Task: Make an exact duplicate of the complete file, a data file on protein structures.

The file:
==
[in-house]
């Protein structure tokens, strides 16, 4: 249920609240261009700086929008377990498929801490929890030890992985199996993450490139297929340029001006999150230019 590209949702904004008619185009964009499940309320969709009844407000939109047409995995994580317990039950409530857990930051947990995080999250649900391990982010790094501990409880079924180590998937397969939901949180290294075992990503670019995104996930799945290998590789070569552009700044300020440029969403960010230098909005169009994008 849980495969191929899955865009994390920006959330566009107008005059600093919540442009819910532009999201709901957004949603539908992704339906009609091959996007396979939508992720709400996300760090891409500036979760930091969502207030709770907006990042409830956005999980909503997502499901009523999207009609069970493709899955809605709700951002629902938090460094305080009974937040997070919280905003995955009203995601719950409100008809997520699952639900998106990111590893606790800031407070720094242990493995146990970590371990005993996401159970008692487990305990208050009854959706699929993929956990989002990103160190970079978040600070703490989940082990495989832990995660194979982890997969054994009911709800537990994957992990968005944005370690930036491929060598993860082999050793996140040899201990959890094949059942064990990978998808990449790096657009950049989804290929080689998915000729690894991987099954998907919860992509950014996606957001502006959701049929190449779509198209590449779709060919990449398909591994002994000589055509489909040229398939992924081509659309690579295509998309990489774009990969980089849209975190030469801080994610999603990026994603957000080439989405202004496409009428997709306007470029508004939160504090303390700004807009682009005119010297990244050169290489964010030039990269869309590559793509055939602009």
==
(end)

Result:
[in-house]
């Protein structure tokens, strides 16, 4: 249920609240261009700086929008377990498929801490929890030890992985199996993450490139297929340029001006999150230019 590209949702904004008619185009964009499940309320969709009844407000939109047409995995994580317990039950409530857990930051947990995080999250649900391990982010790094501990409880079924180590998937397969939901949180290294075992990503670019995104996930799945290998590789070569552009700044300020440029969403960010230098909005169009994008 849980495969191929899955865009994390920006959330566009107008005059600093919540442009819910532009999201709901957004949603539908992704339906009609091959996007396979939508992720709400996300760090891409500036979760930091969502207030709770907006990042409830956005999980909503997502499901009523999207009609069970493709899955809605709700951002629902938090460094305080009974937040997070919280905003995955009203995601719950409100008809997520699952639900998106990111590893606790800031407070720094242990493995146990970590371990005993996401159970008692487990305990208050009854959706699929993929956990989002990103160190970079978040600070703490989940082990495989832990995660194979982890997969054994009911709800537990994957992990968005944005370690930036491929060598993860082999050793996140040899201990959890094949059942064990990978998808990449790096657009950049989804290929080689998915000729690894991987099954998907919860992509950014996606957001502006959701049929190449779509198209590449779709060919990449398909591994002994000589055509489909040229398939992924081509659309690579295509998309990489774009990969980089849209975190030469801080994610999603990026994603957000080439989405202004496409009428997709306007470029508004939160504090303390700004807009682009005119010297990244050169290489964010030039990269869309590559793509055939602009």